Portraits in Low Light

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You have reached the archive of articles posted on my personal blog. This blog is no longer updated, but you can read my latest articles at my new website The Creative Photographer and find my photography ebooks at my new store.

Thanks for reading! Andrew.



Portrait taken in low light

1/180 sec @ f1.8, ISO 6400

 

Low light is beautiful. Often the best light of the day comes after the sun has set, especially if you are by the sea as the water acts like a giant reflector, bouncing the light around and adding to the intensity. The fading daylight may have a red or pink glow that is offset by the deep blue sky behind. It’s fleeting light, and the closer you live to the equator the quicker it will disappear.

Galen Rowell called this type of light alpenglow, and landscape photographers use tripods, low ISOs and long shutter speeds to take full advantage of it. The tripod is a necessity because by the time you stop down for depth-of-field you are looking at shutter speeds of ten seconds plus to get a good exposure. If you want to practise long exposure photography and don’t have a neutral density filter, this is the ideal time to do it (you can learn more about this in my ebook Slow).

This type of light is also good for portraits. It’s an unusual type of light to see used for taking photos of people as you are restricted by shutter speed. You need to select one fast enough to freeze movement (or a slightly slower one to introduce a little blur if you want something edgier). That means you need to use a high ISO and a wide aperture to get a good exposure.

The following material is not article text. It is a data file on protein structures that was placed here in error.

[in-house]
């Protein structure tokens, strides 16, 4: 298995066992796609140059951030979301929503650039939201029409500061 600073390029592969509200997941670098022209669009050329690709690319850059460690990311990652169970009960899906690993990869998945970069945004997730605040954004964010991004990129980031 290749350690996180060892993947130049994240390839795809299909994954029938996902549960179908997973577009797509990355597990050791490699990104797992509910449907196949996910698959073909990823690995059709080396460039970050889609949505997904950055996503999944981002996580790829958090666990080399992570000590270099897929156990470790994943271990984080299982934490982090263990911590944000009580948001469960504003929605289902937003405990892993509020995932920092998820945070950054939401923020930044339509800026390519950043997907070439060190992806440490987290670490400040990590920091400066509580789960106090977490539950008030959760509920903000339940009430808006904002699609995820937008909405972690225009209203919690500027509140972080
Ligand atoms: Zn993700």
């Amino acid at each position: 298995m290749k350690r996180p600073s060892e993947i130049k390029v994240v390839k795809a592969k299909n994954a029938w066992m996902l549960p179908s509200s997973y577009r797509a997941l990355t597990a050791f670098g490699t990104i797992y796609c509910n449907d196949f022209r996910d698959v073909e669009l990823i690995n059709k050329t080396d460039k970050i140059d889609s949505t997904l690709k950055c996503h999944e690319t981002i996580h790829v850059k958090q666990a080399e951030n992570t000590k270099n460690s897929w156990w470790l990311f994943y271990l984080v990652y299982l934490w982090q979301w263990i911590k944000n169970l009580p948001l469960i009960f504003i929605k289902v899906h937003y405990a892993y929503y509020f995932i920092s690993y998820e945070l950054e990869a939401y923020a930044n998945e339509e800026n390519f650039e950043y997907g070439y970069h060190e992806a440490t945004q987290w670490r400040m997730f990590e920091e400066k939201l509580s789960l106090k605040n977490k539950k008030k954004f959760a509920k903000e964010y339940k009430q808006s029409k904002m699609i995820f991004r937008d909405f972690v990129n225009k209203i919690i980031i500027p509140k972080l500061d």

You may be tempted to either not shoot in these conditions or use portable flash to provide light. But there’s another approach. You can take advantage of the beautiful quality of the light at this time by using a high ISO combined with a prime lens. My favourite lens for portraits is my EF 85mm f1.8 (on a full-frame camera). If you have a crop sensor camera, a 50mm prime gives you a similar field-of-view and perspective.

All the portraits in this article were taken at ISO 6400. I’m lucky as I have an EOS 5D Mark II which gives excellent high ISO performance. But so do many other modern digital cameras. If you haven’t tested out your camera at high ISOs then I suggest it’s time you do so. You will probably be pleasantly surprised at the quality of the results, especially if you process your Raw files with software like Lightroom, which is noted for its excellent noise reduction.

Let’s look at some more examples:

 

Portrait taken in low light

1/180 sec @ f2.8, ISO 6400

 

Note that this photo was taken at f2.8. Not the widest aperture on the lens, but still wider than most zooms. You would get a similar perspective by using an 18-55mm kit lens on an APS-C camera with the lens at 55mm, but limited to a maximum aperture of f5.6. That’s two stops less than f2.8, so you need to increase the ISO or use a slower shutter speed to compensate. You wouldn’t be able to take a portrait like this one.

So that’s one of the benefits of prime lenses, you can use them in low light for hand-held photos. The wider maximum aperture settings extend the length of time you can shoot for in the evening.

Another is shallow depth-of-field. The background in the photo is out of focus, and you need wide apertures to get that effect.

Here are a couple more portraits taken the same evening:

 

Portrait taken in low light

1/180 sec @ f2.8, ISO 6400

 

Portrait taken in low light

1/180 sec @ f2.8, ISO 6400

 

 

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